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The Fears That Surface at Night for Someone With Anxiety

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Groggy eyes snapping open, heart pounding, adrenaline pumping. I’ve just been brutally woken up by another nightmare, which in the last year has become all too common. Even if I gradually forget the content of the nightmare (I actively try to), it’s jarring enough to negatively impact the rest of the day. Sleep, which oftentimes seems to be the only respite I have from my turbulent life, ceases to be a rest and just becomes another opportunity for terror and uncertainty.

As someone who has been diagnosed with major depression and generalized anxiety disorder over Christmas break, it’s been a rough year. It’s hard to get used to a new, unpredictable and often quite uncontrollable life. My therapist suggested I could have somatic symptom disorder, which is strong anxiety over physical symptoms, pain and poor health. I don’t deny the possibility of the idea; most of the time though, I just consider myself being realistic with myself instead of running from it.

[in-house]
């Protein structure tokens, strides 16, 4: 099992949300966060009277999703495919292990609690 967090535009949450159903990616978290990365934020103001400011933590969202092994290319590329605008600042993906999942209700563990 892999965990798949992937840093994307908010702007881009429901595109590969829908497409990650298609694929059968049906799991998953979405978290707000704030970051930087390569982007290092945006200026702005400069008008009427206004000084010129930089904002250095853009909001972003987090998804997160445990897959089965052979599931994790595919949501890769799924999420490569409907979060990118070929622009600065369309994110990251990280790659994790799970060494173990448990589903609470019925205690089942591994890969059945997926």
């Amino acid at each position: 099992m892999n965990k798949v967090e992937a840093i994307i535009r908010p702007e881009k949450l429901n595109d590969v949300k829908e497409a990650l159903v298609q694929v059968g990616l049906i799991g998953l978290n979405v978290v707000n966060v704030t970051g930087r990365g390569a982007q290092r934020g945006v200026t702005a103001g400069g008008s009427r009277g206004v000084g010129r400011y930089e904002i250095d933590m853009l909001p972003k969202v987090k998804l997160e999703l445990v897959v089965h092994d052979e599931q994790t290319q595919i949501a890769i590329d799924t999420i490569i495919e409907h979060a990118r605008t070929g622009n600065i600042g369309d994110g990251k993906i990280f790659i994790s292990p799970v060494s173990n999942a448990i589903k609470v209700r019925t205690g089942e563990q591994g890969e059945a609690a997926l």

As someone who also has very strong symptoms of borderline personality disorder, social situations are just stressful in general and even the idea of being social (or, God forbid, fixing a “people-problem”) is enough to cause anxiety just by itself. I don’t really consider myself as having the most well-grounded friendships, although there are one or two currently which are keeping me going. But there’s always that voice in the back of my head that whispers, “It’s only a matter of time before they betray you, just like everyone else you once knew and loved.” Simply put, any socialization requires me to push aside those thoughts of inevitable betrayal. It’s exhausting, and it takes a toll on me when I already have so much else to worry about.

If my fear doesn’t spill out during the day — if I am successful at adequately hiding it and going about my day like a normal human being — it’s sure to come out at night. My roommate has told me on several occasions (once after I asked, following a remarkably terrible dream) that I talk in my sleep a lot. Other people I know, whether it’s family or old camping buddies, say the same. This only adds to my distress. “What do they know about me that they aren’t saying? What have I revealed to them in my sleep?” When I talk in my sleep, I don’t babble nonsense. I speak, for the most part, coherent thoughts. And when I have nightmares where my worst fears surface, I worry that I reveal everything. For all I know, people next door and can hear me yell, because the doors aren’t very thick. The only way I can block out the noise of outside is through a fan and air conditioner right next to my bed, but not everyone has that.